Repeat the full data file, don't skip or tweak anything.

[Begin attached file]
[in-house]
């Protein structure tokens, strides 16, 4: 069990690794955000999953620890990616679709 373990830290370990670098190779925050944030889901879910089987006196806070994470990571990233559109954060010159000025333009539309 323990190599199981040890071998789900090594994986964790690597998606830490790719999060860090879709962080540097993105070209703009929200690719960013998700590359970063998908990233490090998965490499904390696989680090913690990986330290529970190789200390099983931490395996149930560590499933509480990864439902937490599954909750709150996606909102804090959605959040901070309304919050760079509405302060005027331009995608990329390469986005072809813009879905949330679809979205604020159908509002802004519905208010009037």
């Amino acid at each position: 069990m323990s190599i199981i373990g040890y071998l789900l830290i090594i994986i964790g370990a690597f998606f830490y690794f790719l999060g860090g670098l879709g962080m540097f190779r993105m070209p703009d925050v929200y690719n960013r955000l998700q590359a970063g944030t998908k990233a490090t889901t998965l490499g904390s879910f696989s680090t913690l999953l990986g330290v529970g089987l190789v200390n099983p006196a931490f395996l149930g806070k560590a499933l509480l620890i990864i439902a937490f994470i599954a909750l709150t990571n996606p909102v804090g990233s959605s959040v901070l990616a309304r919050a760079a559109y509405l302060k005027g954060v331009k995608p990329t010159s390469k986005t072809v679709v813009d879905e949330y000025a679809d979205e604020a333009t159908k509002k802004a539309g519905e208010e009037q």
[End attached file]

[in-house]
């Protein structure tokens, strides 16, 4: 069990690794955000999953620890990616679709 373990830290370990670098190779925050944030889901879910089987006196806070994470990571990233559109954060010159000025333009539309 323990190599199981040890071998789900090594994986964790690597998606830490790719999060860090879709962080540097993105070209703009929200690719960013998700590359970063998908990233490090998965490499904390696989680090913690990986330290529970190789200390099983931490395996149930560590499933509480990864439902937490599954909750709150996606909102804090959605959040901070309304919050760079509405302060005027331009995608990329390469986005072809813009879905949330679809979205604020159908509002802004519905208010009037």
């Amino acid at each position: 069990m323990s190599i199981i373990g040890y071998l789900l830290i090594i994986i964790g370990a690597f998606f830490y690794f790719l999060g860090g670098l879709g962080m540097f190779r993105m070209p703009d925050v929200y690719n960013r955000l998700q590359a970063g944030t998908k990233a490090t889901t998965l490499g904390s879910f696989s680090t913690l999953l990986g330290v529970g089987l190789v200390n099983p006196a931490f395996l149930g806070k560590a499933l509480l620890i990864i439902a937490f994470i599954a909750l709150t990571n996606p909102v804090g990233s959605s959040v901070l990616a309304r919050a760079a559109y509405l302060k005027g954060v331009k995608p990329t010159s390469k986005t072809v679709v813009d879905e949330y000025a679809d979205e604020a333009t159908k509002k802004a539309g519905e208010e009037q």